By now, he should have won a few of these, maybe more. When Sergio Garcia first teed it up in the British Open as a teenager there seemed no way his name wouldn't someday be inscribed on the claret jug.
It might still happen, though by now it seems more hope than destiny. Too many Opens have passed, and too many scars remain for Garcia to fully realize the promise of a time gone by.
The tournament that seems to torment him began Thursday, and Garcia was lucky to even be in the field. His game and his life had been in such disarray that it took a second-place finish in his last tournament just to get an invite.
Once a player everyone talked about, he's now an afterthought in an Open loaded with good players younger than him. He doesn't particularly like the golf course, and he hasn't won in so long that he's almost forgotten what it's like.
But take a look at Garcia bounding around the golf course Wednesday as if he were still a teenager, and you might suddenly be tempted to put a few quid on him at the 33-1 odds local bookmakers are offering.
Apparently there can be something liberating about playing without great expectations.
"I'm going in the right direction," said Garcia, who was going in such a wrong direction that the only way he made the European Ryder Cup team last year was as its official cheerleader.
Garcia was the one being cheered as he played his way around Royal St. George's in his final practice round for the Open. For the fans, there was a lot to like about a player who smiled and laughed from the first tee on and was ready with a Sharpie between holes to sign the hats and programs thrust at him.
At one point, Garcia even jogged over to a ball in the bunker, much like a pro soccer player he once hoped to be. Golf seems fun again for a player so down on his game and himself following a breakup with Greg Norman's daughter last year that he took 10 weeks off without touching a club.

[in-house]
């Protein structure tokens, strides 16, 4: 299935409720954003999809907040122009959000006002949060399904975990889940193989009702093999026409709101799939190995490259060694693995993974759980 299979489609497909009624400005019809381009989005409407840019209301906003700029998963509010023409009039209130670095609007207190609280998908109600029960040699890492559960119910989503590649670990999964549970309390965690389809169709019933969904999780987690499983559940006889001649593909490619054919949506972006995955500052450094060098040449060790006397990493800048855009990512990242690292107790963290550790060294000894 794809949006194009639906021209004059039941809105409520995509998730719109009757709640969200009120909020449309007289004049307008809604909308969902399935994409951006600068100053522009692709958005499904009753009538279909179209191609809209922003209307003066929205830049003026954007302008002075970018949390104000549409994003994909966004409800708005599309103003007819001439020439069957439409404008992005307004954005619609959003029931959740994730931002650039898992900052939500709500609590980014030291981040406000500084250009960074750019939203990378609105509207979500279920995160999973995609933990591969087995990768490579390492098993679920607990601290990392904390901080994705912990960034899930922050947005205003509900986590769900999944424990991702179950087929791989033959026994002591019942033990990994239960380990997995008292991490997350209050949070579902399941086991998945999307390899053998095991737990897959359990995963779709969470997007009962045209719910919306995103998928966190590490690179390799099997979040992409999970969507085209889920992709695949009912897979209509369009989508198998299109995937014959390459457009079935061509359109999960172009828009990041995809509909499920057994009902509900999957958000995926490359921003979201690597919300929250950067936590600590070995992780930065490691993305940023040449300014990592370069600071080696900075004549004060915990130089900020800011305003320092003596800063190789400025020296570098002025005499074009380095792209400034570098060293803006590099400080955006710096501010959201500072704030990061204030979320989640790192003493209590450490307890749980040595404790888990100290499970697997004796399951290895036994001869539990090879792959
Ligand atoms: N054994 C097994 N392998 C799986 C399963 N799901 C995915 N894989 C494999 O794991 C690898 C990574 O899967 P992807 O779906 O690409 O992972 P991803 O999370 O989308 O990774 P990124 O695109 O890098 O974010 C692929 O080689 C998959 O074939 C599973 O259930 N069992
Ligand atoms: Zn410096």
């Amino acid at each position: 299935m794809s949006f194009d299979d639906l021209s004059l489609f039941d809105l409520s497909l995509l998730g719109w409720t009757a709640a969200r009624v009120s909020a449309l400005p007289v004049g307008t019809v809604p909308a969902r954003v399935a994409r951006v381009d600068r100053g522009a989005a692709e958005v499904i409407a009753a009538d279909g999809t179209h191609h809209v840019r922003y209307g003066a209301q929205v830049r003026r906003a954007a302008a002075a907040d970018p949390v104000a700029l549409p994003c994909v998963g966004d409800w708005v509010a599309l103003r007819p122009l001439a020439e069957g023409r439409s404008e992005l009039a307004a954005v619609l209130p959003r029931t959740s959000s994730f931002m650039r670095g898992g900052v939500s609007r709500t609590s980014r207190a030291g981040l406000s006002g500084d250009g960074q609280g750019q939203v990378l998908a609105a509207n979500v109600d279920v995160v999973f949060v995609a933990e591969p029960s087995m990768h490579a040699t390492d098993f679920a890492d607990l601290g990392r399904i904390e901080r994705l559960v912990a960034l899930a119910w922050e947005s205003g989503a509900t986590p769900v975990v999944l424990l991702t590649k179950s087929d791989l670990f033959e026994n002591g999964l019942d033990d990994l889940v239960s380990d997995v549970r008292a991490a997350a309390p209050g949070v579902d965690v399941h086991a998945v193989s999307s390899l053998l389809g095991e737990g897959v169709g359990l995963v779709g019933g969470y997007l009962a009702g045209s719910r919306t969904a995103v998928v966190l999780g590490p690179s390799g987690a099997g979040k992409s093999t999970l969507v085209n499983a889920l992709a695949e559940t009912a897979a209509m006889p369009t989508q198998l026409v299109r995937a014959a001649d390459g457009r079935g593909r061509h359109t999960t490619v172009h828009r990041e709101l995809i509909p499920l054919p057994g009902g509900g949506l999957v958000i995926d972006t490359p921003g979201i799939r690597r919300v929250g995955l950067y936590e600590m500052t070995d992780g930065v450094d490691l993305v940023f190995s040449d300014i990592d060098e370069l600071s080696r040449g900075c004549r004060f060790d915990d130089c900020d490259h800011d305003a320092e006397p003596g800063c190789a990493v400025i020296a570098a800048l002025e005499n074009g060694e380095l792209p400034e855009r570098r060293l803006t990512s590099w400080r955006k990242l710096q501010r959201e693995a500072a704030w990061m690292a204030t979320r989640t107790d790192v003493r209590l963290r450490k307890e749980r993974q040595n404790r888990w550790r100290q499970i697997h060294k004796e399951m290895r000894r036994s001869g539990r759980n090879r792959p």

The bitter failures of his past, though, are a constant reminder of the toll this tournament has taken. The major everyone expected him to win one day still eludes him, and it can't be easy knowing that so many have gotten away.
Playing second banana to Tiger Woods while dressed head-to-toe in yellow in the final round in 2006 was embarrassing. Losing in a playoff to Padraig Harrington the next year when all Garcia had to do was sink one of three makable putts was frustrating.
And complaining afterward that somehow, someone had it out for him eventually proved to be humiliating.
"You only watch the guys that make the putts and get the good breaks," he told reporters.
Lately, though, it's been Garcia making the putts and getting the good breaks. He barely got into the U.S. Open, then played solidly to finish in a tie for seventh. He followed that with a playoff loss in the BMW International on the European Tour that qualified him for the British Open, a tournament he hasn't missed since playing as an amateur in 1999.
Now he's got another chance, on a course where being able to hit solid and creative shots — a Garcia strength — is more important than being able to make a lot of putts — a weakness despite his move to a claw grip to get his putter to behave better.
"To have been able to qualify for the U.S. Open and play well there and to have also played well in Germany to get to the Open has been important for me," Garcia said. "But I must continue on the same path."
That path hasn't always been smooth for Garcia, who was taunted into overhauling his pre-swing routine when New York fans counted out loud and called him "waggle boy" in the 2003 U.S. Open. Often overlooked, though, is that he has won 20 tournaments worldwide and cashed in $43 million in prize money in his pro career.
Still, unless Garcia wins a major he will be considered an underachiever. He's only 31, but he's been a pro for 13 years now and hasn't won a major during a time when Woods gobbled them up by the handful.
The fix is simple. To be considered one of the best players, he has to win one of the biggest tournaments.
Unfortunately for Garcia, he's yet to prove he can.
Tim Dahlberg is a national sports columnist for The Associated Press. Write to him at tdahlberg(at)ap.org or http://twitter.com/timdahlberg